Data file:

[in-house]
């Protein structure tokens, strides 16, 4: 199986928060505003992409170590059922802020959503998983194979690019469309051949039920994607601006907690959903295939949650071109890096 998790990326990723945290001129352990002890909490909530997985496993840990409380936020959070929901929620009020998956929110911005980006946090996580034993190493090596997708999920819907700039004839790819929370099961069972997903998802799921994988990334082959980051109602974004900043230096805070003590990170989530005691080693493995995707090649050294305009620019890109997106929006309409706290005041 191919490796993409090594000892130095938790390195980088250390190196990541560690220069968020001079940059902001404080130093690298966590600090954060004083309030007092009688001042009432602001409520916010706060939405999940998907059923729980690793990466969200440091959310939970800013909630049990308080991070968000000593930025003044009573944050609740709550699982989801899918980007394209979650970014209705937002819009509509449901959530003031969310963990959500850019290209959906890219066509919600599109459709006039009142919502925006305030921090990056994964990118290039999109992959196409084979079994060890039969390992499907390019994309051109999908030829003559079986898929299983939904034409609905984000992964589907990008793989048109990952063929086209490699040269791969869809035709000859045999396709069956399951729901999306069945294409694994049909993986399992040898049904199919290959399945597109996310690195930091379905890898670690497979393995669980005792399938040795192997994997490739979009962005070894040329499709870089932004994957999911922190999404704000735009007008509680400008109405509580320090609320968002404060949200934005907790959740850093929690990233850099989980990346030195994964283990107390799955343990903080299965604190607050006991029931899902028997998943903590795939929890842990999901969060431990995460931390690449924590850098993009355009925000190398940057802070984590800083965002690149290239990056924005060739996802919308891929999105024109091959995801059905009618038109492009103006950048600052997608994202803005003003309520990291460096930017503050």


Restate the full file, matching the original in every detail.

[in-house]
């Protein structure tokens, strides 16, 4: 199986928060505003992409170590059922802020959503998983194979690019469309051949039920994607601006907690959903295939949650071109890096 998790990326990723945290001129352990002890909490909530997985496993840990409380936020959070929901929620009020998956929110911005980006946090996580034993190493090596997708999920819907700039004839790819929370099961069972997903998802799921994988990334082959980051109602974004900043230096805070003590990170989530005691080693493995995707090649050294305009620019890109997106929006309409706290005041 191919490796993409090594000892130095938790390195980088250390190196990541560690220069968020001079940059902001404080130093690298966590600090954060004083309030007092009688001042009432602001409520916010706060939405999940998907059923729980690793990466969200440091959310939970800013909630049990308080991070968000000593930025003044009573944050609740709550699982989801899918980007394209979650970014209705937002819009509509449901959530003031969310963990959500850019290209959906890219066509919600599109459709006039009142919502925006305030921090990056994964990118290039999109992959196409084979079994060890039969390992499907390019994309051109999908030829003559079986898929299983939904034409609905984000992964589907990008793989048109990952063929086209490699040269791969869809035709000859045999396709069956399951729901999306069945294409694994049909993986399992040898049904199919290959399945597109996310690195930091379905890898670690497979393995669980005792399938040795192997994997490739979009962005070894040329499709870089932004994957999911922190999404704000735009007008509680400008109405509580320090609320968002404060949200934005907790959740850093929690990233850099989980990346030195994964283990107390799955343990903080299965604190607050006991029931899902028997998943903590795939929890842990999901969060431990995460931390690449924590850098993009355009925000190398940057802070984590800083965002690149290239990056924005060739996802919308891929999105024109091959995801059905009618038109492009103006950048600052997608994202803005003003309520990291460096930017503050």